If somebody mentions the Vought Corsair, the first aircraft that comes to mind would probably be the F4U Corsair, the bent-winged behemoth that clawed its way through the Japanese navy during WWII and served into the Korean War. The name might also conjure up memories of the A-7 Corsair II, a worthy heir to the Corsair name that served as a powerful ground attack aircraft from the Vietnam War all the way through the Gulf War of 1991. While those are the two best-known Corsairs, they are not the only Corsairs. Vought used the Corsair name for a total of four aircraft, beginning in the 1920s.
Chauncey “Chance” Vought got his start in the airplane business when he teamed with Birdseye Lewis to form the Lewis and Vought Corporation in 1917 as the US entered WWI. Lewis soon left the company, but Vought continued, and famously supplied the US Navy with its first carrier-borne fighter, the Vought VE-7. Vought followed the success of the VE-7 with the Vought O2U Corsair, an observation and scout biplane and the first in the line of Navy, Marine Corps and Air Force Corsairs. The O2U was a traditional tube-framed biplane powered by a Pratt & Whitney radial engine (most used either the R-1340 Wasp or R-1690 Hornet) and had a top speed of 167 mph. It could be fitted with either fixed landing gear or floats, and it was exported to a number of Latin American and European countries.
Corsairs saw combat in China and Peru and Thailand, and Mexico used them to help put down a military coup d’etat in 1929. A total of 580 were built in a number of variants, and though the O2U and its SU scout counterpart served into the early days of WWII, it never saw combat in American service. However, they did take part in the battle against a giant gorilla perched atop the Empire State Building in the 1933 movie King Kong.
By 1932, the US Navy was looking for an all-metal biplane fighter, and Vought responded with the XF3U. But the Navy decided that it no longer wanted to use two-seat fighters, and the program was canceled. Not to let the good work go to waste, Vought converted the XF3U into a dive bomber, and the SBU Corsair was born. Unlike its earlier biplane predecessors, the SBU featured an enclosed cockpit, and its R-1535 Twin Wasp Junior 14-cylinder engine gave it a top speed of 205 mph, the first Navy scout bomber to exceed 200 mph. In addition to its metal construction, the SBU offered other technological advances such as an adjustable NACA cowling and a variable-pitch propeller. The SBU Corsair took its maiden flight in 1933, but was obsolete by the beginning of WWII, and finished its days as a trainer.
In 1938, with the threat of war looming in Europe, the US Navy requested proposals for a single-engine fighter that would be heavily armed and fly as fast as possible. Vought replied with their V-166B, the prototype of what would become one of the most famous and effective fighters of the Pacific war, the F4U Corsair. The F4U boasted a 2,000 horsepower Pratt & Whitney R-2800 Double Wasp 18-cylinder radial, the biggest engine available, and the largest propeller ever put on a Navy fighter, a massive, 14-foot diameter Hamilton Standard variable pitch prop with four blades (the prototype had a slightly smaller three-bladed propeller). The F4U is instantly recognizable for its inverted gull wing, but that design was not for any sort of aerodynamic advantage; it was to raise the nose of the fighter and keep the massive prop from striking the ground. The F4U entered service with the Navy, but poor visibility over the long nose caused problems with carrier landings, and the Corsair’s first combat missions were flown by ground-based Marines. Once the landing difficulties were sorted out (by the Royal Navy), the Corsair rejoined the Navy, where it quickly became one of the deadliest fighters of the war, with Navy pilots enjoying an 11:1 kill ratio over their Japanese adversaries, who nicknamed the Corsair “Whistling Death.” But the end of WWII did not mean the end of the remarkable Corsair. F4Us continued to provide tactical bombing and close air support into the Korean War, and were finally retired in 1953 after more than 12,500 had been produced by Vought and Goodyear.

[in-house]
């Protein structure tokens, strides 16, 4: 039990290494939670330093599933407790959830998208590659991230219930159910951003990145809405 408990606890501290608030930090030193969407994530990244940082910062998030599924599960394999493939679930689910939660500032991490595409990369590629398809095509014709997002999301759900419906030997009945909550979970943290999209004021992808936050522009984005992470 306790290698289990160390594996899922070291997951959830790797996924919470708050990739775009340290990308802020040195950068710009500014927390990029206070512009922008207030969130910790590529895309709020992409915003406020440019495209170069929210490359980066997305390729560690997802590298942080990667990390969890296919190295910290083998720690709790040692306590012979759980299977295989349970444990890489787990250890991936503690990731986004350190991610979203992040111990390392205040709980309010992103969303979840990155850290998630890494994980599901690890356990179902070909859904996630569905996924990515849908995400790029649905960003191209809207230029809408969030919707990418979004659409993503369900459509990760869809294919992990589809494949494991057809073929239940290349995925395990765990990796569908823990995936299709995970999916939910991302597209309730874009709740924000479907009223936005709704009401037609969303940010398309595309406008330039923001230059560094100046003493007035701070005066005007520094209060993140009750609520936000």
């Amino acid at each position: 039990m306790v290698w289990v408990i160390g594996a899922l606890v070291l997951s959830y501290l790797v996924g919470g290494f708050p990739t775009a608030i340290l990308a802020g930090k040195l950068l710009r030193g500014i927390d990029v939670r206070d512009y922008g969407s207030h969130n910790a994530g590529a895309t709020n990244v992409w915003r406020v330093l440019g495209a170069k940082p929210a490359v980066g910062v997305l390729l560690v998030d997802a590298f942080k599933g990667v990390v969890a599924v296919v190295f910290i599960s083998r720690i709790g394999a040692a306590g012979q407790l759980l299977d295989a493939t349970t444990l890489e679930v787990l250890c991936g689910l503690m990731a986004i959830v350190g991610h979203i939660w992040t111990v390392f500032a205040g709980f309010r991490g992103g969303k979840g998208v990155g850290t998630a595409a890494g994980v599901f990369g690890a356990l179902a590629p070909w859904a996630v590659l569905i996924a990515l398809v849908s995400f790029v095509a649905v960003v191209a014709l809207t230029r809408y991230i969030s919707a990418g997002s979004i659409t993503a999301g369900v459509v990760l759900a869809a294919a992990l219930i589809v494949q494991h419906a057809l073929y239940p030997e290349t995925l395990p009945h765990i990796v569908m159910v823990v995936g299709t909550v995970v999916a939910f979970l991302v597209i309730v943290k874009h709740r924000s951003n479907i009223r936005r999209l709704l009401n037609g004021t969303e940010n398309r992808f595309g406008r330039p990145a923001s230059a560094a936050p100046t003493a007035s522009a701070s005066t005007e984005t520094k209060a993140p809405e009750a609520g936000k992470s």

The ground attack lineage of the F4U was carried on by the only jet-powered Corsair, the LTV A-7 Corsair II (Vought, through mergers, had become known as Ling-Temco-Vought). The A-7 was developed as a replacement for the Douglas A-4 Skyhawk to create a powerful and accurate tactical fighter-bomber with greater range and a heavier payload. With its high wing and gaping chin air intake, the Corsair II resembled a huskier sibling of the Vought F-8 Crusader, and its Allison TF41 turbofan (a license-built version of the Rolls-Royce Spey) gave it a top speed of 690 mph. The Corsair II entered service with the US Navy in 1967, and eventually served both the Navy and the US Air Force. It first saw action in the Vietnam War, where it proved to be a potent ground attack bomber and close support asset. The Corsair II fought until the very last days of the Vietnam War, and Air Force A-7Es were relegated to reserve units following the conflict. The Navy, however, continued flying the Corsair II, and it saw action in the skies over Grenada, Lebanon and Libya, and made its final combat sorties during Operation Desert Storm in 1991. A total of 1,569 Corsair IIs were produced, and it was retired from Navy service in 1991 and Air National Guard service in 1993.
Wingspan will be taking a couple of weeks off for the holidays. Look for return flights starting back up in January. Happy Holidays to all, and thanks for reading!
If you enjoyed this post, please join in the conversation and let me know. For more posts about aviation, aviation history and aircraft oddities, head over to Wingspan.